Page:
I was reading tweets in modern8’s new twitter account, when a link caught my attention regarding the city of Melbourne’s adoption of a new brand identity. The article indicated that the Melbourne brand suffered compared to Sydney’s, the better-recognized Australian city. The effort to raise public perception of Melbourne was reflected in a new logo for the city.
Of course, the whole of idea of cities branding themselves would have seemed preposterous 10 or 15 years ago. Not that cities haven’t always had a brand–because brands exist whether you manage them or not–but now we’ve got cities applying the principles of brand strategy, once reserved for commercial products and services, to the very neighborhood in which you live.
It may seem odd at first, yet cities are competitive just like that brand of cereal you had for breakfast. Cities compete for residents, tourist dollars and corporate location decisions. It only makes sense to manage municipal perception so you can affect the behavior of your target audience.
Salt Lake City’s new mayor, Ralph Becker, dumped the logo his predecessor, Rocky Anderson, had used on everything from business cards to meter maid vehicles. Becker returned to a previous seal-like identity featuring an image of the historic City and County building–in my mind, a vast improvement over the amateurish skyline logo used by Rocky.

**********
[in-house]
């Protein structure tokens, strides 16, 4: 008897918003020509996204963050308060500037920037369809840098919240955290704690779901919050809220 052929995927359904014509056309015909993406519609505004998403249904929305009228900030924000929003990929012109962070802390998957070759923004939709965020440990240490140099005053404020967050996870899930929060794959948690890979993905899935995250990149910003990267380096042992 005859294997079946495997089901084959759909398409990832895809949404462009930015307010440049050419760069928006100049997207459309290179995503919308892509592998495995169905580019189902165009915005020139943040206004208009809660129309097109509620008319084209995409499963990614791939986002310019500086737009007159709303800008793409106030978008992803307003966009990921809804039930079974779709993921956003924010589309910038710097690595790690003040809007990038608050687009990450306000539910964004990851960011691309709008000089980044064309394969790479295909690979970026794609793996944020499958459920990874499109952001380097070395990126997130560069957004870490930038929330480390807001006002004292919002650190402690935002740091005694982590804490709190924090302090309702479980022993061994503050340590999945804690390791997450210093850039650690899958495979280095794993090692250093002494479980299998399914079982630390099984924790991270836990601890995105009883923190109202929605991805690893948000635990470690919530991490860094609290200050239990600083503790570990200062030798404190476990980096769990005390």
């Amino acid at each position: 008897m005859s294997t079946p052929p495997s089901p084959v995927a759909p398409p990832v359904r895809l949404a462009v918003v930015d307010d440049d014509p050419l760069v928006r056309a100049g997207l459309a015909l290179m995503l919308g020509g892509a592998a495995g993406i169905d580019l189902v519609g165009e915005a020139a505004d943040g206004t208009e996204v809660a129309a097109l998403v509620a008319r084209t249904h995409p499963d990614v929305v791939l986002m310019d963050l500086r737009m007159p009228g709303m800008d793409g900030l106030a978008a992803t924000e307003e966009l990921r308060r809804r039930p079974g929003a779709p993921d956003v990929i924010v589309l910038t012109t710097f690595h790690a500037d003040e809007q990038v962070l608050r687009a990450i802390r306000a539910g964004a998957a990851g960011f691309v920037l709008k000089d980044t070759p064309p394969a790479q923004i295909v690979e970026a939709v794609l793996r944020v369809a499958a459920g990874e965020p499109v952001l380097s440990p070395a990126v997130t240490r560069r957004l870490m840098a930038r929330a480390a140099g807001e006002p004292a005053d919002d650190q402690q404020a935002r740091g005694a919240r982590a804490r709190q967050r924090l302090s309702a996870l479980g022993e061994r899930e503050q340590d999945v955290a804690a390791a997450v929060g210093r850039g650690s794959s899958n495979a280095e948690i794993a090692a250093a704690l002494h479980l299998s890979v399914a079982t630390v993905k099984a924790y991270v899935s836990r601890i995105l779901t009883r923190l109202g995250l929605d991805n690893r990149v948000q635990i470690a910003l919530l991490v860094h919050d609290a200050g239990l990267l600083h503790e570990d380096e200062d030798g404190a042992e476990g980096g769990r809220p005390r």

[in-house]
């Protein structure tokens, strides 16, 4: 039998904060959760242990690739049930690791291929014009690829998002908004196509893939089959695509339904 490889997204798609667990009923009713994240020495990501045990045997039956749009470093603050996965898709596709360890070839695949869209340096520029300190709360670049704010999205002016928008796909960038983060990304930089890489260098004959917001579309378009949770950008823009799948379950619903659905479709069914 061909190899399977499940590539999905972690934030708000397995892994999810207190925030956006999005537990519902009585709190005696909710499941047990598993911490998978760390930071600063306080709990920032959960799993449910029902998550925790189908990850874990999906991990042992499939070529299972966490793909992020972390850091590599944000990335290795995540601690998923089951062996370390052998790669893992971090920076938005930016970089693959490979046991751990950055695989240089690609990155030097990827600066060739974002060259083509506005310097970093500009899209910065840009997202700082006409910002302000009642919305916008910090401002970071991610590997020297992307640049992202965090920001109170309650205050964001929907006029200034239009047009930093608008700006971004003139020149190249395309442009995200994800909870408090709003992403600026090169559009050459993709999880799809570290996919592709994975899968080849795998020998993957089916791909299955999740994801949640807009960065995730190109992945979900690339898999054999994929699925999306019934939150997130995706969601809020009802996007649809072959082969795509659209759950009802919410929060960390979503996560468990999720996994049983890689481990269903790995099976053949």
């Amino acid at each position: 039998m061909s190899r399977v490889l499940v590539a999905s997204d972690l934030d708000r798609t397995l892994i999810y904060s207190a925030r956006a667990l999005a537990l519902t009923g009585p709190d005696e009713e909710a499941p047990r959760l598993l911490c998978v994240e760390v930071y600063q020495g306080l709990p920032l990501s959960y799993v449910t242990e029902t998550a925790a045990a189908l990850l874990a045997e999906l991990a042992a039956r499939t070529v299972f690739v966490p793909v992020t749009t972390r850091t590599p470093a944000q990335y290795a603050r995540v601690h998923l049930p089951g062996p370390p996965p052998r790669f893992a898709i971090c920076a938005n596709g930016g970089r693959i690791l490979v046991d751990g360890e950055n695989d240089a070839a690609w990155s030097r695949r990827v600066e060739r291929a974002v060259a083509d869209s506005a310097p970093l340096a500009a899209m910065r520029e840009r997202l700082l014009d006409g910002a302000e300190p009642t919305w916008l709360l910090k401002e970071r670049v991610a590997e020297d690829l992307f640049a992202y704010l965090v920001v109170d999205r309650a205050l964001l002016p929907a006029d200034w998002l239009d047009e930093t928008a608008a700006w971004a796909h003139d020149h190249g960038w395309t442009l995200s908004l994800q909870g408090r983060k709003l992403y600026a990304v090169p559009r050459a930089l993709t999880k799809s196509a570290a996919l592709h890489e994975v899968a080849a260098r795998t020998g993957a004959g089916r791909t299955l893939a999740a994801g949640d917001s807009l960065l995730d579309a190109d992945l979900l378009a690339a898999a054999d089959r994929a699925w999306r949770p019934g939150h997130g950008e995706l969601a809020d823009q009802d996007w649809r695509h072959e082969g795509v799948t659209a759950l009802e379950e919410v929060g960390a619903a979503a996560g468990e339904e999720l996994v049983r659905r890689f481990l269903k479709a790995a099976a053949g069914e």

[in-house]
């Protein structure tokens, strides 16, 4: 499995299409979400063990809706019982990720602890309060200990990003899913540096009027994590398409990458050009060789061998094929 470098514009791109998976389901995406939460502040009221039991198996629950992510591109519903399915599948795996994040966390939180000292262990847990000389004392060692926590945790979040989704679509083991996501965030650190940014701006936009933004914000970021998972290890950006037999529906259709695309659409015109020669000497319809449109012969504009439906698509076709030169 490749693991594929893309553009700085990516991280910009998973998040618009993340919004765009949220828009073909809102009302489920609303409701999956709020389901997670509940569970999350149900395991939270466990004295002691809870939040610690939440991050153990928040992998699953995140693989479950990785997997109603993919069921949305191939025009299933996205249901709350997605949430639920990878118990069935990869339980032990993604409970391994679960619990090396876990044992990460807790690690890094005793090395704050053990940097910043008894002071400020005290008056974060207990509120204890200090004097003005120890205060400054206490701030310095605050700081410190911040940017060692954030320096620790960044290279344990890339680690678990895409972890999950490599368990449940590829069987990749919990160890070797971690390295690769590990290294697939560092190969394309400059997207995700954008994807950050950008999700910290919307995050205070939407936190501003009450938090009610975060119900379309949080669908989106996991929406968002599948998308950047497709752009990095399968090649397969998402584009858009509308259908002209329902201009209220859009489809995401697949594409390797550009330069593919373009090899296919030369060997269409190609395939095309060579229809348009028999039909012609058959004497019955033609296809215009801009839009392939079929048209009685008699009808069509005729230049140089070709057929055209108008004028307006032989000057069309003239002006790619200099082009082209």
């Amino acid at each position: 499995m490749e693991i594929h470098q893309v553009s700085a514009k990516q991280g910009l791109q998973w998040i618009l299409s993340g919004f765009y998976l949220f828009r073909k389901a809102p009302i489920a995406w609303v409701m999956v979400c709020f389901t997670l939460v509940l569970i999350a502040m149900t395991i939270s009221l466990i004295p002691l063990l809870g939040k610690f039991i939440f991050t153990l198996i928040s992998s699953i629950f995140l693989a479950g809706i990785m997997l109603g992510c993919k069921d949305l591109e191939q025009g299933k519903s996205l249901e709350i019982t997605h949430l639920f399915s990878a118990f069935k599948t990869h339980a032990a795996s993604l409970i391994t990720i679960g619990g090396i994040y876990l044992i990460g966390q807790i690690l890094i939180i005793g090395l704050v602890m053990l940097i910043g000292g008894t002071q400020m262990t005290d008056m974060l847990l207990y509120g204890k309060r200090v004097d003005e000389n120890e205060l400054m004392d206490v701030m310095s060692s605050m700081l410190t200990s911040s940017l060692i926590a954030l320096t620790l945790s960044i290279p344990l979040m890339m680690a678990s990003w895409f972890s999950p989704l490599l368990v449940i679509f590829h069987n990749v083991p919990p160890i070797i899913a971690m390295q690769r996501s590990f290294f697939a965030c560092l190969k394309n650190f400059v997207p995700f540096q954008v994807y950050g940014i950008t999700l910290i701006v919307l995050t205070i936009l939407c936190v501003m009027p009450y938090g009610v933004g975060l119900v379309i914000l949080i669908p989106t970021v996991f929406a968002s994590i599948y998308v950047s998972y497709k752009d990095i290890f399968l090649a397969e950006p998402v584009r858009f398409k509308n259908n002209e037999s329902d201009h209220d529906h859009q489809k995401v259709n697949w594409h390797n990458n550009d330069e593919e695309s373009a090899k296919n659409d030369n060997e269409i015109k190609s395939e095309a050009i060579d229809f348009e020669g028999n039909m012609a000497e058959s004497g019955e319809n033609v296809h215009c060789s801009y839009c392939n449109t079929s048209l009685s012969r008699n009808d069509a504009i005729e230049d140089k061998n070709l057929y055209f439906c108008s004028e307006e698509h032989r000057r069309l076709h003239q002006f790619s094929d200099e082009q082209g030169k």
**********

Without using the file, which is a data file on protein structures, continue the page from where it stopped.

I suspect neither Rocky’s or Becker’s identity was implemented with any strategy behind it–that is, asking what kind of message the city wants to send with its identity. Clearly Melbourne was striving for progressive modernity in its mark, rather than traditional, homespun values. For Salt Lake, it would be an interesting exercise to do the research and strategy and reflect it in a new city identity. It might be a challenge though, because the city is often divided along cultural and religious lines.
Other local municipalities have sought to improve their brand. South Salt Lake has recently engaged a firm to help the image of their city and distinguish it from their neighbor to the north. The shared name in fact, led to discussion on whether South Salt Lake should consider a name change. I’ve always liked the look of Murray City’s logo, created a few years ago, though it references smoke stacks that are now gone and I can’t help but wonder about the appropriateness of the reference.
While we have yet to be asked to brand a city, we’re confident we can.